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Basics

Description

  • Acute bacterial infection of a cervical lymph node:
    • Often arising after a prior bacterial infection of the head or neck area
  • Primarily a pediatric disease:
    • Becoming more common in adults owing to immunocompromised disease states (HIV, cancer, transplant patients)
  • Any cervical node can become infected:
    • >50% of cases involve a submandibular node
    • Clinically manifests as warm, tender, swollen, erythematous node 3–6 cm in diameter
    • Nodes are usually mobile

Etiology

  • 40–89% of cases are caused by Staphylococcus aureus (increasingly CA-MRSA) or group A β-hemolytic streptococcal (GAS) infection
  • Group B streptococcus (GBS) can manifest as cellulitis/adenitis in infants
  • Anaerobes:
    • Consider when associated with infections of the teeth or gingiva
  • Tularemia (Francisella tularensis)
    • Febrile illness that occurs following contact with infected animals (rabbit, hamster, rodent)
    • Most cases in the U.S. occur in south-central region
    • Ulceroglandular syndrome (papular lesion in the drainage field of the inflamed lymph node)
  • Cat-scratch disease (Bartonella henselae)
    • Symptoms begin within 1–4 wk following inoculation from bite or scratch
    • Fever and mild systemic symptoms occur in ∼30% of patients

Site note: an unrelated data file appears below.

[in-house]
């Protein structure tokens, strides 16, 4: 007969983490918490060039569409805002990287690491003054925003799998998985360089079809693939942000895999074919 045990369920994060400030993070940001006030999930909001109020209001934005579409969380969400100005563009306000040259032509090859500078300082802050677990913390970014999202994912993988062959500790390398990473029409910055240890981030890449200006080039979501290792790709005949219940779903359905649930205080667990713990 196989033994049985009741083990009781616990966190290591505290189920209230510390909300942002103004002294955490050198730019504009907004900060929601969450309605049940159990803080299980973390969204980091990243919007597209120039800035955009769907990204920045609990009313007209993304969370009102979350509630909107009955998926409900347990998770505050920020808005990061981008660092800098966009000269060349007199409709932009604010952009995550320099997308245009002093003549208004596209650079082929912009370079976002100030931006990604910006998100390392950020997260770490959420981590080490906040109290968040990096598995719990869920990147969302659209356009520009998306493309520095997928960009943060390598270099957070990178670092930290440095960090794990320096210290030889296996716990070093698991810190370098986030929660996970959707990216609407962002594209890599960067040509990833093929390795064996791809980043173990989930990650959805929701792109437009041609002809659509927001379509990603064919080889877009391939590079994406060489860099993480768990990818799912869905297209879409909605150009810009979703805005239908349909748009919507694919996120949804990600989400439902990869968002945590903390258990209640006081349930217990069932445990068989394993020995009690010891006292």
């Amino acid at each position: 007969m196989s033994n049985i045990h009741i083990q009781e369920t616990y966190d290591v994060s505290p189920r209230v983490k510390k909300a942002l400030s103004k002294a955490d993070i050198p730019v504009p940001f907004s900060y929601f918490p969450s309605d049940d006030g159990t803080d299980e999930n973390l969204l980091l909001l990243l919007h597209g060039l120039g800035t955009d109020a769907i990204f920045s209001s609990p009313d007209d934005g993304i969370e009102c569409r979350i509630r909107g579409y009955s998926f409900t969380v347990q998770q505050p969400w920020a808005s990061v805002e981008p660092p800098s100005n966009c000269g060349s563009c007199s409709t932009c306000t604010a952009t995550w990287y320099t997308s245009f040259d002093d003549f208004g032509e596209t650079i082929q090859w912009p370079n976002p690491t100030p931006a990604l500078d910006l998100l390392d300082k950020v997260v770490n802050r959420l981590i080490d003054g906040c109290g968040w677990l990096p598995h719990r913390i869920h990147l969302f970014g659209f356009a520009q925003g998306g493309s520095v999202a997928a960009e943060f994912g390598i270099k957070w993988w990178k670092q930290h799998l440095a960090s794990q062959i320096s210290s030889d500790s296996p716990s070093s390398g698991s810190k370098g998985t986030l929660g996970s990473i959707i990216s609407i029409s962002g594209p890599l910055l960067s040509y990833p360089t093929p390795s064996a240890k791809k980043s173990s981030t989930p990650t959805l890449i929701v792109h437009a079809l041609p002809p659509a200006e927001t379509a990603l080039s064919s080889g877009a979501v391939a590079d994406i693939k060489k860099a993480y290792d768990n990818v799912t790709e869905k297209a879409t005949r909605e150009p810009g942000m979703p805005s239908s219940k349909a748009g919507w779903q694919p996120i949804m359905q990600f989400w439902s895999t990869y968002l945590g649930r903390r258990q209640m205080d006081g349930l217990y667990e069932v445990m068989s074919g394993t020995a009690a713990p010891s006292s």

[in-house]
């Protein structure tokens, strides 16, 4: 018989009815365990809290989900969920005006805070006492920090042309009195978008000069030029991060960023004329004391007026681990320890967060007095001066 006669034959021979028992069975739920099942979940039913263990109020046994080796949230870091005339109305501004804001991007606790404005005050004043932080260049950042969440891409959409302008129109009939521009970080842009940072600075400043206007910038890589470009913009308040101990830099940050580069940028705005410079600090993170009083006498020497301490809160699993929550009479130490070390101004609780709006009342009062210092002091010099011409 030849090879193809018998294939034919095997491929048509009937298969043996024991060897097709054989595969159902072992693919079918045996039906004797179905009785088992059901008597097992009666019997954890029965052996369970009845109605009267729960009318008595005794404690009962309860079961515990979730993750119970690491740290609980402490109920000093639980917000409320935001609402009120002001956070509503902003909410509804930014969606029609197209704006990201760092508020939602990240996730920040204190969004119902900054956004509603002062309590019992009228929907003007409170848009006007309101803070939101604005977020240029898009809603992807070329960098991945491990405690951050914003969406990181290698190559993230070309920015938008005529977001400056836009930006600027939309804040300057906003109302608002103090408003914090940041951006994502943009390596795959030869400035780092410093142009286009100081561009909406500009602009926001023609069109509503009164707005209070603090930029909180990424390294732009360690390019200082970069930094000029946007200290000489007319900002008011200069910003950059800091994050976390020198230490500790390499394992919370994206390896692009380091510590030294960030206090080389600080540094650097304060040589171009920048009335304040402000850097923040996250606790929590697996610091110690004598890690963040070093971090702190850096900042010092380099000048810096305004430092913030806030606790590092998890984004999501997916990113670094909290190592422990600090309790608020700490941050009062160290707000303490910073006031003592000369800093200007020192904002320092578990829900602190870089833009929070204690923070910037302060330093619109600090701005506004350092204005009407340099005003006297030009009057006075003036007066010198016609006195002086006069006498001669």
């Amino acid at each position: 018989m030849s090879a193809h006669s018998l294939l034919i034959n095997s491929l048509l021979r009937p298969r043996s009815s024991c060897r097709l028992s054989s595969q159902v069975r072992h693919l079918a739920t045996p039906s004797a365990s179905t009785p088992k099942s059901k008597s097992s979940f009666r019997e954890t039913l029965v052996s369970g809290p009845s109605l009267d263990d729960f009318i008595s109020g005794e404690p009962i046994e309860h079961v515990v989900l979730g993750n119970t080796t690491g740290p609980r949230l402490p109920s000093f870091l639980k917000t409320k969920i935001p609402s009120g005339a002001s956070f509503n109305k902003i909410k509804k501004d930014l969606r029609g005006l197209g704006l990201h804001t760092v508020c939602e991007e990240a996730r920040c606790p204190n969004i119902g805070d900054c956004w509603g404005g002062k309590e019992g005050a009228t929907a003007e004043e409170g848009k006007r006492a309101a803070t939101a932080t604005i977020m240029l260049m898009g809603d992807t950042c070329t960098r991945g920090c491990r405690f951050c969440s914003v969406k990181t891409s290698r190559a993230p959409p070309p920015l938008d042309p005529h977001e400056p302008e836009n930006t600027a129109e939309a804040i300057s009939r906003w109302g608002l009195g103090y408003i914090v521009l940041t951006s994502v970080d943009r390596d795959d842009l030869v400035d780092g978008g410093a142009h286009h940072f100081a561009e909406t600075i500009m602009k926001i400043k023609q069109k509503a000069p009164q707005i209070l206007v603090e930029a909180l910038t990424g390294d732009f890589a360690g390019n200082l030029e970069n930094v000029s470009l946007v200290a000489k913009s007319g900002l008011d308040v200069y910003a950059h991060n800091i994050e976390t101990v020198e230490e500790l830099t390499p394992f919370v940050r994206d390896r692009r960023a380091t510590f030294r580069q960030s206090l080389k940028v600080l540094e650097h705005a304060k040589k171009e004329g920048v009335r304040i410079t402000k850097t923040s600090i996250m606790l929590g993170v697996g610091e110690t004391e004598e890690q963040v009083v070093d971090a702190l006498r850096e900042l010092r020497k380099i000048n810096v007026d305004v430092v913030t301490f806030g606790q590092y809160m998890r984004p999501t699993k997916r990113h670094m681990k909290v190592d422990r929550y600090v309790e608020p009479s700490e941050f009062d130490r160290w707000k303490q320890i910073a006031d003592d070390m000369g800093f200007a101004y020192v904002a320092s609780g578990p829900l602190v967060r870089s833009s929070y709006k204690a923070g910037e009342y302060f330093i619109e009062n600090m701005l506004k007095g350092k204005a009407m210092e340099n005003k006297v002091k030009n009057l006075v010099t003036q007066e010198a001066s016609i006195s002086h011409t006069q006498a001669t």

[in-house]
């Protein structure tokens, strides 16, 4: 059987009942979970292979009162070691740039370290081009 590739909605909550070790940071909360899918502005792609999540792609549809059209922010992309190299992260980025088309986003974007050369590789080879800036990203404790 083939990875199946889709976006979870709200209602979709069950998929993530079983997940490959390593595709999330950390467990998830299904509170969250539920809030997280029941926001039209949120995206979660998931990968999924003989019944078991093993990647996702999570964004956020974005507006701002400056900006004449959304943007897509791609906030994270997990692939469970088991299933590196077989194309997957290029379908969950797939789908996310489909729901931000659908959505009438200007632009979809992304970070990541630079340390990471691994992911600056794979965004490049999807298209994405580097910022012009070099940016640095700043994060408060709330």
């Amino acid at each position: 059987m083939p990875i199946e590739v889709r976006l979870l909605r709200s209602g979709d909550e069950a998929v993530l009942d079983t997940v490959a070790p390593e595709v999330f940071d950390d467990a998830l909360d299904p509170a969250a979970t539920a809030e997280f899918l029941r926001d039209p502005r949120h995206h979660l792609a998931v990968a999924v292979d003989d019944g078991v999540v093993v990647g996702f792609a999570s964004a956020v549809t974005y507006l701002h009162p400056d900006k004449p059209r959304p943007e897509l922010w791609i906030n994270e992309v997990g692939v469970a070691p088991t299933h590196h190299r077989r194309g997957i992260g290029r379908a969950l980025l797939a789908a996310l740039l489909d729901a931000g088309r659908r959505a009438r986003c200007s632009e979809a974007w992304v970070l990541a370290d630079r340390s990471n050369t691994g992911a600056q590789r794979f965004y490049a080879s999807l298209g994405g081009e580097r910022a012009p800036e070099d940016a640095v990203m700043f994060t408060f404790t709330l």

• Axillary nodes most commonly affected but 1 in 4 children may have isolated cervical nodes
    • Has indolent course but usually spontaneously resolves after 4–6 wk
  • Nontuberculous mycobacteria (NTM)
    • Mycobacterium avium complex (MAC) most common cause
    • Usually presents as unilateral firm, nontender node that slowly enlarges over weeks (<4 cm)
    • Submandibular, jugulodigastric, parotid nodes most commonly affected
    • Typically seen in young children (<5 yr). Child may have a history of pica
  • Tuberculosis
    • Uncommon in the U.S. but significant cause of cervical adenitis in other parts of the world
    • Suspect in patient with clinical symptoms compatible with TB, abnormal CXR, history of travel to endemic area
  • Rare infectious causes
    • Yersinia pestis
    • Gram-negative bacilli
    • Anthrax
    • Pasteurella
  • Noninfectious causes
    • Connective tissues disorders (consider if associated fever, rash, arthralgia)
    • Neoplasm (persistent or progressive symptoms, nontender node, weight loss, fever, fatigue)
    • Kawasaki disease (associated with fever for ≥5 d, rash, conjunctivitis, mucositis, edema of hands and feet)

Pediatric Considerations
  • One of the most common causes of a neck mass in a child
  • Overall, GAS and S. aureus most common causes
  • In neonates, GBS and S. aureus most common
  • GBS cellulitis–adenitis syndrome:
    • Infants are usually 3–7 wk of age, male, febrile, with submandibular or facial cellulitis, and an ipsilateral otitis media
    • 94% incidence of concurrent bacteremia
  • S. aureus associated with a more indolent course and higher frequency of suppuration
  • Viral infections generally result in bilateral lymphadenopathy


Geriatric Considerations
  • Consider malignancy over infection in this population, especially in the absence of fever, leukocytosis, etc.
  • Fixed, nontender, hard node most likely not cervical adenitis